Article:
`G7`Oh Danny `C`Boy, the pipes, the ``C7``pipes are `F`calling

This indicates that the chord can be skipped if the player has trouble playing it. It is rendered in a thinner font in the output:


Finally, chords can be placed on the baseline of the text next to lyrics rather than above them. This is done by appending an underscore (_) after a chord or between several chords:

Baseline `C_D` chords.


This can be useful when writing chords for instrumental parts such as intros, solos or similar. See also the custom verse type below.

Paragraphs and whitespace

The lyrics can be divided into multiple paragraphs as part of one verse using a blank line.

Unlike in regular Markdown, line breaks are preserved – they are the same in the output as in the input. The text isn’t automatically wrapped.


By default, some punctuation such as ', ", or ... is converted to Unicode characters in a ‘smart’ way (e.g., pairing up quotes). For example, 'Hello' "world" ... is rendered as ‘Hello’ “world” ….

This can be turned off in bard.toml top section using:

smart_punctuation = false


The 1. in the above lyrics starts the first verse. Technically this is a Markdown ordered list. Just like in Markdown, the numbers don’t need to ascend in the correct order. In fact, you can number every verse as 1. and they will be correctly numbered in the output.

Numbered verses are considered “regular” verses. There are two more verse types.


A chorus is started using the > syntax. This is the Markdown block quote element. For example:

> And we'll `C`all go `G`together to pull `C`wild `G`mountain `Em`thyme
All `C`around the `Am`bloomin' `C`heather, will ye `G`go `C`lassie `G`go?

The label used for choruses in the output is configured with the chorus_label property in the [book] section of bard.toml. The default chorus label is “Ch”. The above renders as:


If a song contains more than one chorus, use the >> syntax to start the second one, >>> for the third, etc.

Choruses can be referenced from anywhere in text using the !> extension syntax. The !> mark is replaced with chorus_label when rendering. !> references the first chorus, !>> the second one, etc. For example:

Will ye go lassie go? !>

will render as:


Special verses

Finally, a verse can be labelled with any label of your choosing using the H3 syntax:

### Intro



### Bridge
`F`Dance to the whistle, to the `Am`play, to the story
`G`To infinite en`D`cores
`F`Laugh at the royalty `C`with sad crowns
And re`G`peat the `Em`chorus once `Am`more...


The \ on a line is used to add a new line after the verse title. By default, the lyrics follow on the same line as the title.

Other Markdown Elements

These rich text Markdown elements are supported:

  • Italics,
  • bold text, and
  • hyperlinks.

However, these are only supported in paragraph text, not in other elements such as headings.

These additional block Markdown elements are supported:

  • Bullet lists,
  • horizontal rules, and
  • preformatted text blocks.

However, only flat structure is supported – nested lists are ignored.

Bard does not support inline HTML in Markdown. At least not as such; inline HTML is instead used for syntax extensions.

Markdown Standard

Except for the limitations and extensions listed above, Bard interprets Markdown according to the CommonMark standard.

Notation and Transposition

For the purpose of transposition, Bard supports these four notation systems:

The English notation is the default. If you live in, for example, central Europe or Scandinavia, you may want to set notation = "german" in your bard.toml.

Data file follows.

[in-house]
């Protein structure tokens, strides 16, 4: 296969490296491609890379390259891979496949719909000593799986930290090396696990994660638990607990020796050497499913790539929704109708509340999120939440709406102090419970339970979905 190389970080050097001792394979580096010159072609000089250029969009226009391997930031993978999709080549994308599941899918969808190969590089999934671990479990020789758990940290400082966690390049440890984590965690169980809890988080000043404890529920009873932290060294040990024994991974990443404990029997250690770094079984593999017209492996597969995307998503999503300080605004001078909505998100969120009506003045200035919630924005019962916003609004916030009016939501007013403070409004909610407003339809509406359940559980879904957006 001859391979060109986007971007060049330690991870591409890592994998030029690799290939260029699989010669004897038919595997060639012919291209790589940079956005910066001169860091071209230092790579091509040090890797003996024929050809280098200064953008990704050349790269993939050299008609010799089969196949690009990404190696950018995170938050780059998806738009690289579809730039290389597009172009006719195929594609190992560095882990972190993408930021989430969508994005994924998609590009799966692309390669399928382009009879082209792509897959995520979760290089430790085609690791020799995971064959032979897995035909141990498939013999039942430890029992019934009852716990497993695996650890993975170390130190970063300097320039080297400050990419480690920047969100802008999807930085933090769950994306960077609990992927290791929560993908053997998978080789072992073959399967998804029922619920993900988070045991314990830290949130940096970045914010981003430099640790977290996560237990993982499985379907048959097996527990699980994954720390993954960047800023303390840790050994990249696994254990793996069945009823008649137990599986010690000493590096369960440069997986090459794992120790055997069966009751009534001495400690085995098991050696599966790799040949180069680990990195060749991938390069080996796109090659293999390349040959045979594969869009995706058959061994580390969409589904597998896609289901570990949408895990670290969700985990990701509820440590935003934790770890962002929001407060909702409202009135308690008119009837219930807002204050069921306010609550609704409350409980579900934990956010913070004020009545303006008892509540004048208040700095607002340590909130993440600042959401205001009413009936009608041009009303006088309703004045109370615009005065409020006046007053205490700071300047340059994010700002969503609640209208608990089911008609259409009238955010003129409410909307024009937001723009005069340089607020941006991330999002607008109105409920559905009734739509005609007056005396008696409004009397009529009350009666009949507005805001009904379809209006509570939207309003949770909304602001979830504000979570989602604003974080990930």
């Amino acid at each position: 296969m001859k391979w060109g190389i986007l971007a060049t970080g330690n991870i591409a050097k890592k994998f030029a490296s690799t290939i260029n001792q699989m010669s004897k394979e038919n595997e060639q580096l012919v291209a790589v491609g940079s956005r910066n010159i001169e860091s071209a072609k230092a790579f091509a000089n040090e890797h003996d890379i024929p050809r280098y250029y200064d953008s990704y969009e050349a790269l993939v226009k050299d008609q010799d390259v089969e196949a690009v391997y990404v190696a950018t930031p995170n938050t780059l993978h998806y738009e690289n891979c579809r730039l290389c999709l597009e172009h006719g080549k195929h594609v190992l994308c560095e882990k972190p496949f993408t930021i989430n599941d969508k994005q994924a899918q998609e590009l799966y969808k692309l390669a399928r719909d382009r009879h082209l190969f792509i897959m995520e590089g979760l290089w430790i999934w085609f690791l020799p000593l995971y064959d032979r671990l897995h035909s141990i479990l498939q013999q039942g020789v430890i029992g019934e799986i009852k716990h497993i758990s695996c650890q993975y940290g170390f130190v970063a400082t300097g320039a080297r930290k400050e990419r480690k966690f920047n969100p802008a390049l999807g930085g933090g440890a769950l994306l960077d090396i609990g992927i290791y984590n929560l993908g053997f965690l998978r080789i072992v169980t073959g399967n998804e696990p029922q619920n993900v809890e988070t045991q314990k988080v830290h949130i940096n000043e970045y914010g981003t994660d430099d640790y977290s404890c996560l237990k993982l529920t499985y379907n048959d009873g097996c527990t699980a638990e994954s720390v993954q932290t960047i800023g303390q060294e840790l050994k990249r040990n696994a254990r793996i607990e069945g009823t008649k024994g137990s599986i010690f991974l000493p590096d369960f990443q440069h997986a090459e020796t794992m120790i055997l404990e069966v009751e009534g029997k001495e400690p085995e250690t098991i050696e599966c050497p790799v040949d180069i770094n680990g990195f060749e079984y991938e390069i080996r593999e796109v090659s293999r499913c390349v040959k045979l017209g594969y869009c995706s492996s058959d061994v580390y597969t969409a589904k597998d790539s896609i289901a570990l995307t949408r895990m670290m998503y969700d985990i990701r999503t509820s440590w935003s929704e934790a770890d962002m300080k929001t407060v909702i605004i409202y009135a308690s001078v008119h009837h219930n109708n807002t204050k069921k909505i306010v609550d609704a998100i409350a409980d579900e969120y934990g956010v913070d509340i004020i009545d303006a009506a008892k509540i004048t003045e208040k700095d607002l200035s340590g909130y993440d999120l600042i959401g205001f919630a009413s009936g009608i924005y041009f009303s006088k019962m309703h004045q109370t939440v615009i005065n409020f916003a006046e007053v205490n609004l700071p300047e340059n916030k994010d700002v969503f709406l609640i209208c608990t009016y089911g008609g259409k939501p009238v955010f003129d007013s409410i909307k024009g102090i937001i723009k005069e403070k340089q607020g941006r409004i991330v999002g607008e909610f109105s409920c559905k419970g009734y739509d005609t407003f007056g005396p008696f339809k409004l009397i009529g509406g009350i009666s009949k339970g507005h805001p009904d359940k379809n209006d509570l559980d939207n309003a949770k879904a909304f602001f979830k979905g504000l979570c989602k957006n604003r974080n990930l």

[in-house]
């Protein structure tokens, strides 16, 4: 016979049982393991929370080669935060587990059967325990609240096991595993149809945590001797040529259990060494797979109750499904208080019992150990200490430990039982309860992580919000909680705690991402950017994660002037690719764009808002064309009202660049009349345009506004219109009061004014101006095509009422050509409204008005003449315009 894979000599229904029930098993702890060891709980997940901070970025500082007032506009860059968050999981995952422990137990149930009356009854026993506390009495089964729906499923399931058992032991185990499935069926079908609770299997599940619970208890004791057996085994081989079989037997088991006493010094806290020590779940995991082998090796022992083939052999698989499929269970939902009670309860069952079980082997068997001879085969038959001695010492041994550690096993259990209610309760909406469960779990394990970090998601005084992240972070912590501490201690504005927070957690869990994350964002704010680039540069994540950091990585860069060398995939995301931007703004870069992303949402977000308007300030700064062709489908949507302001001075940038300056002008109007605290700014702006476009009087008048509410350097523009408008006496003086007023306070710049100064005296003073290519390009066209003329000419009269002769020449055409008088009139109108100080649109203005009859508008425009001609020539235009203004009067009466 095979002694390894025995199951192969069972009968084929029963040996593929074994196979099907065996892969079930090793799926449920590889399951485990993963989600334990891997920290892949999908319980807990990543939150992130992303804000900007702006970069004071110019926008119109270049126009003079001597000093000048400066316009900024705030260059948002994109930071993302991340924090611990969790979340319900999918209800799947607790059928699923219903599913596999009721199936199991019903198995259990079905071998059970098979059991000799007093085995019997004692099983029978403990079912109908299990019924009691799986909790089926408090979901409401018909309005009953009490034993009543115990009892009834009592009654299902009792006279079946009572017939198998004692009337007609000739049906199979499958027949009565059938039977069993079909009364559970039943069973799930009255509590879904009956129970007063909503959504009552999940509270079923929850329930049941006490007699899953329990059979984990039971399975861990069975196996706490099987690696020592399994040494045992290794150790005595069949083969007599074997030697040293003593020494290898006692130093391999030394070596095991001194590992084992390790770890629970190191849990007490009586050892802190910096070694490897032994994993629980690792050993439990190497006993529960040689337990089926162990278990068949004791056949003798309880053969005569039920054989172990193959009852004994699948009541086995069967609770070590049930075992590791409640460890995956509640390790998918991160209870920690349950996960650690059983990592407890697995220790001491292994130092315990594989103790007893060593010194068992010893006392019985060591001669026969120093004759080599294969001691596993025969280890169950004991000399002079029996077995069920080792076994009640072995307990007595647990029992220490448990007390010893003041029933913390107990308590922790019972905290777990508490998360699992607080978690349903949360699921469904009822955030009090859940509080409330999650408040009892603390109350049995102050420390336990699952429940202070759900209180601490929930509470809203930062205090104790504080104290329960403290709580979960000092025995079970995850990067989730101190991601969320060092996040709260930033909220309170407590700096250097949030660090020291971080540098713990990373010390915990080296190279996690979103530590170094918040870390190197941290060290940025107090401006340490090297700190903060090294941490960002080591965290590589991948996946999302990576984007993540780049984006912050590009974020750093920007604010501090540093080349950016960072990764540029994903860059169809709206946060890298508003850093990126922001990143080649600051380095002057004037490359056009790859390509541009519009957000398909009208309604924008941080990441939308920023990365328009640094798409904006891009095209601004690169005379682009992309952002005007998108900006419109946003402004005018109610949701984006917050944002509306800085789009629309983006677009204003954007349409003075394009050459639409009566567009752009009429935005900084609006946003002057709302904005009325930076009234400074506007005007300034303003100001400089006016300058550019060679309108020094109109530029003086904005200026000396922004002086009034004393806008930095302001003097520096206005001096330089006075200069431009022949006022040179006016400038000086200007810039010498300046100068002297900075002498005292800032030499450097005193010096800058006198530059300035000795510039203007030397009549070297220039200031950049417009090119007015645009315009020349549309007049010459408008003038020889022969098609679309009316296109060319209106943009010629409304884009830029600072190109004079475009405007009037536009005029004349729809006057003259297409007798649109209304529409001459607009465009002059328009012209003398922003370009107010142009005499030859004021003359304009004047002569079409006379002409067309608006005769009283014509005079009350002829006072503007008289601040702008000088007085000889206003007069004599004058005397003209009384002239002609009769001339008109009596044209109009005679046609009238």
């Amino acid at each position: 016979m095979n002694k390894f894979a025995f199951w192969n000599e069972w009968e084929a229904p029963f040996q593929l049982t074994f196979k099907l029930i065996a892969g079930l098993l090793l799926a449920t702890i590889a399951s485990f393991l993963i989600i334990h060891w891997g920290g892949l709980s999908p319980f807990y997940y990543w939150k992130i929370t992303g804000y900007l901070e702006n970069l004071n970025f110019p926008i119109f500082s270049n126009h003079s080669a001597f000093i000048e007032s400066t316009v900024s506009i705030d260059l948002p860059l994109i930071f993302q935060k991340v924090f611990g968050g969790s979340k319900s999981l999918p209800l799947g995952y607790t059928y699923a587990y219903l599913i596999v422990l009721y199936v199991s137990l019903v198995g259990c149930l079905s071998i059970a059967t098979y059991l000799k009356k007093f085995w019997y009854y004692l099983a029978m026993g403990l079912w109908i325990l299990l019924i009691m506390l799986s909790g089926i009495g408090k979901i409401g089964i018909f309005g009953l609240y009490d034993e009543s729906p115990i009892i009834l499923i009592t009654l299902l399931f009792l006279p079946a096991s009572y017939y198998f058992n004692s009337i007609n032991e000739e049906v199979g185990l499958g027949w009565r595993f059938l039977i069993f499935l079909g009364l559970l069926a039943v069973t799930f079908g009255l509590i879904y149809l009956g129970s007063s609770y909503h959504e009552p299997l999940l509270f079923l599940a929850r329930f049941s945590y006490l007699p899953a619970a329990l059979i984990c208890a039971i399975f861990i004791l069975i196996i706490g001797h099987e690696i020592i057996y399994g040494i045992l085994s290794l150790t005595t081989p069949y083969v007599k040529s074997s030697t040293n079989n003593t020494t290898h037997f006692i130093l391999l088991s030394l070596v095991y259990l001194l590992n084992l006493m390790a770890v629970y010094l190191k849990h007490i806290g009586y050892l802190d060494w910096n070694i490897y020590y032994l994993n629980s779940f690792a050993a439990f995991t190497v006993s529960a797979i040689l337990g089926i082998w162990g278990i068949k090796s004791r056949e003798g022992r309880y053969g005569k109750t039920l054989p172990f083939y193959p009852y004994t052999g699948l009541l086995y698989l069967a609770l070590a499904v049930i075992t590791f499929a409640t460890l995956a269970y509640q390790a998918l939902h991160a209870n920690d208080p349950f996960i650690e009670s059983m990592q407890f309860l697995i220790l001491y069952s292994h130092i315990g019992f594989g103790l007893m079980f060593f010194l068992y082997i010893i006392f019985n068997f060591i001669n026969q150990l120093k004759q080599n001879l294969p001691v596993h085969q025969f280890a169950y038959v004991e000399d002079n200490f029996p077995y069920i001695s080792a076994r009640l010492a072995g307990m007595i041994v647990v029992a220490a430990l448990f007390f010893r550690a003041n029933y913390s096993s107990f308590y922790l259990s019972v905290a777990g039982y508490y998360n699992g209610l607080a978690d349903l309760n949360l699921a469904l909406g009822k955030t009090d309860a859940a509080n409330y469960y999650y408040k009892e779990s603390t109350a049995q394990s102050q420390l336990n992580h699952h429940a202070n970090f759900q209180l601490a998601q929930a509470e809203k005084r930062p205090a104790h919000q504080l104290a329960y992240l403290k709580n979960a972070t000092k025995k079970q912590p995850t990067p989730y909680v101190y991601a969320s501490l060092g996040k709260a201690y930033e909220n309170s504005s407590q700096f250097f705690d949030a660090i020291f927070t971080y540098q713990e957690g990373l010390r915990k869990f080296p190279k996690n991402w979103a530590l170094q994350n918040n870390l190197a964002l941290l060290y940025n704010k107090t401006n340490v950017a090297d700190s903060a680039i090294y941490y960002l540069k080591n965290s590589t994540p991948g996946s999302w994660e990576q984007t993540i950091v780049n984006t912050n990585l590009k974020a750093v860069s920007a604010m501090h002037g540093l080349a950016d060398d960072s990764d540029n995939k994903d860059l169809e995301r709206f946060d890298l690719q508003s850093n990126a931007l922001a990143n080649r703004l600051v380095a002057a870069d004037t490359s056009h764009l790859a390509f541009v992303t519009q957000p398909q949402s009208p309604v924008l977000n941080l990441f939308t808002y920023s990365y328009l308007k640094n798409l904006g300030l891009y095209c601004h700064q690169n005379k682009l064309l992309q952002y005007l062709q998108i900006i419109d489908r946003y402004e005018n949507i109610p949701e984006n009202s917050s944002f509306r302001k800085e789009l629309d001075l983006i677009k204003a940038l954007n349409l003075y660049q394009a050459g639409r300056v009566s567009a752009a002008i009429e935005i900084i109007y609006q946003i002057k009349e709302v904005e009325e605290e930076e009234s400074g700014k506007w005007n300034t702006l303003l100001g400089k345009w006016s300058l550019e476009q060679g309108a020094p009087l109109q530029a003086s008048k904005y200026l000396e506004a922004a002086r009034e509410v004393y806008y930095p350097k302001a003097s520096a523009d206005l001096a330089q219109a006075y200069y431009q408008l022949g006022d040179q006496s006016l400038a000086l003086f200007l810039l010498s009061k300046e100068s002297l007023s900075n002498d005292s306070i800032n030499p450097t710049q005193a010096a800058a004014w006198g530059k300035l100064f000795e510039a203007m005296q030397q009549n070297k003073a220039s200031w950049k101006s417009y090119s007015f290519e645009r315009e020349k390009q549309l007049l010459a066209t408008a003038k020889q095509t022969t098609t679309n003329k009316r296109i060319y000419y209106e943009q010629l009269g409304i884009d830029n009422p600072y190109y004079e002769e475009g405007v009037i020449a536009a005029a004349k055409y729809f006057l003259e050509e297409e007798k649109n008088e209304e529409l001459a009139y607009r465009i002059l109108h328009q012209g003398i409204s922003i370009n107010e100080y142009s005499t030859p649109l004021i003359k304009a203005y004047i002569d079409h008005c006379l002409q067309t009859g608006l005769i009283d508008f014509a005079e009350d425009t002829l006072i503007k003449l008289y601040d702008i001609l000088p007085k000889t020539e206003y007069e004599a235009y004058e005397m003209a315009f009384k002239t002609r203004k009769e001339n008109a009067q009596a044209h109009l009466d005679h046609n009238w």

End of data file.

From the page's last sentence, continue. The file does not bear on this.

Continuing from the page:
However, if you don’t use transposition features, you don’t need to worry about this; Bard will simply use whatever you enter as chords. Correct notation setting is only needed when using transposition so that Bard can understand the chords you are using.


To transpose your chords, use the !±X syntax, where X is the number of halftones. The chords will be transposed from that point onward. For example:

# Danny Boy


1. `G7`Oh Danny `C`Boy, the pipes, the ``C7``pipes are `F`calling

will shift the chords up by 5 halftones, aka perfect fourth:

transposition example 1

If needed, use !+0 to go back to the original scale.

Second Set of Chords

Bard can also generate a second line of chords as a transposition of the first one. Use the !!±X syntax to generate a second row. The second row is, by default, rendered in blue font. For example:

# Danny Boy


1. `G7`Oh Danny `C`Boy, the pipes, the ``C7``pipes are `F`calling

renders as:

transposition example 2

Notation Conversion

Besides transposition, the notation system of chords can also be converted using the !notation syntax, where notation is one of the names listed above in lowercase.

This can be used just like transposition (and together with it) as well as for the second line of chords.

A comprehensive example of transposition and notation conversion to generate a ‘scale agnostic’ second line:

# Wild Mountain Thyme


1. O the `G`summer `C`time `G`has come
And the `C`trees are sweetly `G`bloomin'
And the `C`wild `G`mountain `Em`thyme

transposition example 3


Bard brings along the default font files so that output is rendered consistently on all systems.

The font files are stored in the output/fonts directory. These files are used by TeX when generating PDF files, but once the PDF file is generated, it no longer needs to refer to the fonts directory – you can distribute just the PDF file.

The HTML output, on the other hand, links to these files, so it is needed to distribute the fonts directory along with the HTML file, such as when uploading it onto the web.

By default, the Droid Serif font is used to display all text except chords and Noto Sans is used to display chords so that they are more distinguished from lyrics.

Using sans font everywhere